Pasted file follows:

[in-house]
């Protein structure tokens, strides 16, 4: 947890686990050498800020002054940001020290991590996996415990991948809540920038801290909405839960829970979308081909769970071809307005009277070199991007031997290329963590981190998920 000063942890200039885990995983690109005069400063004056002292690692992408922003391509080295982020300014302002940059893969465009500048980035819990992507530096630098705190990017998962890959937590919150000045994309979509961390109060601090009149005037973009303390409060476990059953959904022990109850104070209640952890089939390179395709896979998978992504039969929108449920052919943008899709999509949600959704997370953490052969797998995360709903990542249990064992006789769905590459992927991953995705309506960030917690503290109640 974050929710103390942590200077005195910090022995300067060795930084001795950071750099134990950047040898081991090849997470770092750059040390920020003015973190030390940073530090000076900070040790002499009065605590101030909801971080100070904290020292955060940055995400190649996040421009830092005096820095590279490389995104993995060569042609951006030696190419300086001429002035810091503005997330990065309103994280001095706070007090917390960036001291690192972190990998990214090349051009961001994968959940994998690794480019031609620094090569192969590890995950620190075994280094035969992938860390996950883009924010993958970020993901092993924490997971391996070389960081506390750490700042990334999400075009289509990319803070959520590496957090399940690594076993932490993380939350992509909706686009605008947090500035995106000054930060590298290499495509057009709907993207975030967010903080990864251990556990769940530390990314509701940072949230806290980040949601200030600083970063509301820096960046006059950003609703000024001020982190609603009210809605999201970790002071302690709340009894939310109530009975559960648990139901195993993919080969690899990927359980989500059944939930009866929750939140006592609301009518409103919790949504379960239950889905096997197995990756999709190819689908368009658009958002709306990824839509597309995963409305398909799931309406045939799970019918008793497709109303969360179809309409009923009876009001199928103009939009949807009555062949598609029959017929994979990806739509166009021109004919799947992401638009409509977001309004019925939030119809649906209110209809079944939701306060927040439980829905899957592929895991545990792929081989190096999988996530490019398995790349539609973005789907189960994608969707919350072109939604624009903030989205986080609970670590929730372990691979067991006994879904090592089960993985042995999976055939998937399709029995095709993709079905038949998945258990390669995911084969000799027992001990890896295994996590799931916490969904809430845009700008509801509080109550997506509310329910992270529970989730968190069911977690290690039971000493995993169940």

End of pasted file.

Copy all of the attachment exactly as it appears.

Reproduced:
[in-house]
């Protein structure tokens, strides 16, 4: 947890686990050498800020002054940001020290991590996996415990991948809540920038801290909405839960829970979308081909769970071809307005009277070199991007031997290329963590981190998920 000063942890200039885990995983690109005069400063004056002292690692992408922003391509080295982020300014302002940059893969465009500048980035819990992507530096630098705190990017998962890959937590919150000045994309979509961390109060601090009149005037973009303390409060476990059953959904022990109850104070209640952890089939390179395709896979998978992504039969929108449920052919943008899709999509949600959704997370953490052969797998995360709903990542249990064992006789769905590459992927991953995705309506960030917690503290109640 974050929710103390942590200077005195910090022995300067060795930084001795950071750099134990950047040898081991090849997470770092750059040390920020003015973190030390940073530090000076900070040790002499009065605590101030909801971080100070904290020292955060940055995400190649996040421009830092005096820095590279490389995104993995060569042609951006030696190419300086001429002035810091503005997330990065309103994280001095706070007090917390960036001291690192972190990998990214090349051009961001994968959940994998690794480019031609620094090569192969590890995950620190075994280094035969992938860390996950883009924010993958970020993901092993924490997971391996070389960081506390750490700042990334999400075009289509990319803070959520590496957090399940690594076993932490993380939350992509909706686009605008947090500035995106000054930060590298290499495509057009709907993207975030967010903080990864251990556990769940530390990314509701940072949230806290980040949601200030600083970063509301820096960046006059950003609703000024001020982190609603009210809605999201970790002071302690709340009894939310109530009975559960648990139901195993993919080969690899990927359980989500059944939930009866929750939140006592609301009518409103919790949504379960239950889905096997197995990756999709190819689908368009658009958002709306990824839509597309995963409305398909799931309406045939799970019918008793497709109303969360179809309409009923009876009001199928103009939009949807009555062949598609029959017929994979990806739509166009021109004919799947992401638009409509977001309004019925939030119809649906209110209809079944939701306060927040439980829905899957592929895991545990792929081989190096999988996530490019398995790349539609973005789907189960994608969707919350072109939604624009903030989205986080609970670590929730372990691979067991006994879904090592089960993985042995999976055939998937399709029995095709993709079905038949998945258990390669995911084969000799027992001990890896295994996590799931916490969904809430845009700008509801509080109550997506509310329910992270529970989730968190069911977690290690039971000493995993169940």